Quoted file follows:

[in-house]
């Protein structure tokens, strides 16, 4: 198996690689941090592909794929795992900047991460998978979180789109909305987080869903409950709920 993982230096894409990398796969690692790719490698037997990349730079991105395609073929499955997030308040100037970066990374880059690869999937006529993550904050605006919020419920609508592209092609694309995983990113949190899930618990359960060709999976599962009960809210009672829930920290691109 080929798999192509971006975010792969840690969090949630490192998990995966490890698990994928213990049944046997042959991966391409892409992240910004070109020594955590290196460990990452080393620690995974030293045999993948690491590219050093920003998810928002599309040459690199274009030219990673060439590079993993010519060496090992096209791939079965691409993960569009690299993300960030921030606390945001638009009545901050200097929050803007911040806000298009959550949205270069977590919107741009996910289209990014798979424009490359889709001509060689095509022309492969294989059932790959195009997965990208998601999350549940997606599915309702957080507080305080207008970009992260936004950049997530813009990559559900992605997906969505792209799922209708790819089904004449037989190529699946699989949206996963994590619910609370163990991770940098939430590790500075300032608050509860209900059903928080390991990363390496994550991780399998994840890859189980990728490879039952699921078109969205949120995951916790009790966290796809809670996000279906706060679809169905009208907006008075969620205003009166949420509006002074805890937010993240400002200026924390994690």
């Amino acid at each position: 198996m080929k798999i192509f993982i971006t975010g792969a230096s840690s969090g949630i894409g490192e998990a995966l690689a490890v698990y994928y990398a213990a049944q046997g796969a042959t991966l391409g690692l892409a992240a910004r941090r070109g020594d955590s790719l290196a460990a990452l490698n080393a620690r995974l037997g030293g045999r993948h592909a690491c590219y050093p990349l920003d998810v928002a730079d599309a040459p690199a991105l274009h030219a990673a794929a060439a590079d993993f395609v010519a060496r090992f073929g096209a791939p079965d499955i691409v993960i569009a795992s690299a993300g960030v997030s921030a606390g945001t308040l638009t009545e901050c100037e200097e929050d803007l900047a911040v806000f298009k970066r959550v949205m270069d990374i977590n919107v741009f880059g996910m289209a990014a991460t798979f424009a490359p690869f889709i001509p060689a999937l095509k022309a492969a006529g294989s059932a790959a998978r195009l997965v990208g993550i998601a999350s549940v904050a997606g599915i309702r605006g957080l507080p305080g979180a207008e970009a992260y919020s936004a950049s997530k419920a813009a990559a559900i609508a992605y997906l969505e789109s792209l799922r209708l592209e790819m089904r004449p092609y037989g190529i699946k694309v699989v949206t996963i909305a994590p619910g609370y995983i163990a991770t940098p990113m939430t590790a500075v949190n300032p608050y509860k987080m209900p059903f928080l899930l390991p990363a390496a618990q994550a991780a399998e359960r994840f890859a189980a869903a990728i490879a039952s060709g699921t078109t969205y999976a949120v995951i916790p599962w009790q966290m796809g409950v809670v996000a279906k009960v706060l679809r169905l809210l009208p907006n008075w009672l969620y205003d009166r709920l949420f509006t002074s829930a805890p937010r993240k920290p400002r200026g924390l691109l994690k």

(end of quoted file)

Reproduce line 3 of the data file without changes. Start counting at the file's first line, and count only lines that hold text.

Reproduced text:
């Amino acid at each position: 198996m080929k798999i192509f993982i971006t975010g792969a230096s840690s969090g949630i894409g490192e998990a995966l690689a490890v698990y994928y990398a213990a049944q046997g796969a042959t991966l391409g690692l892409a992240a910004r941090r070109g020594d955590s790719l290196a460990a990452l490698n080393a620690r995974l037997g030293g045999r993948h592909a690491c590219y050093p990349l920003d998810v928002a730079d599309a040459p690199a991105l274009h030219a990673a794929a060439a590079d993993f395609v010519a060496r090992f073929g096209a791939p079965d499955i691409v993960i569009a795992s690299a993300g960030v997030s921030a606390g945001t308040l638009t009545e901050c100037e200097e929050d803007l900047a911040v806000f298009k970066r959550v949205m270069d990374i977590n919107v741009f880059g996910m289209a990014a991460t798979f424009a490359p690869f889709i001509p060689a999937l095509k022309a492969a006529g294989s059932a790959a998978r195009l997965v990208g993550i998601a999350s549940v904050a997606g599915i309702r605006g957080l507080p305080g979180a207008e970009a992260y919020s936004a950049s997530k419920a813009a990559a559900i609508a992605y997906l969505e789109s792209l799922r209708l592209e790819m089904r004449p092609y037989g190529i699946k694309v699989v949206t996963i909305a994590p619910g609370y995983i163990a991770t940098p990113m939430t590790a500075v949190n300032p608050y509860k987080m209900p059903f928080l899930l390991p990363a390496a618990q994550a991780a399998e359960r994840f890859a189980a869903a990728i490879a039952s060709g699921t078109t969205y999976a949120v995951i916790p599962w009790q966290m796809g409950v809670v996000a279906k009960v706060l679809r169905l809210l009208p907006n008075w009672l969620y205003d009166r709920l949420f509006t002074s829930a805890p937010r993240k920290p400002r200026g924390l691109l994690k």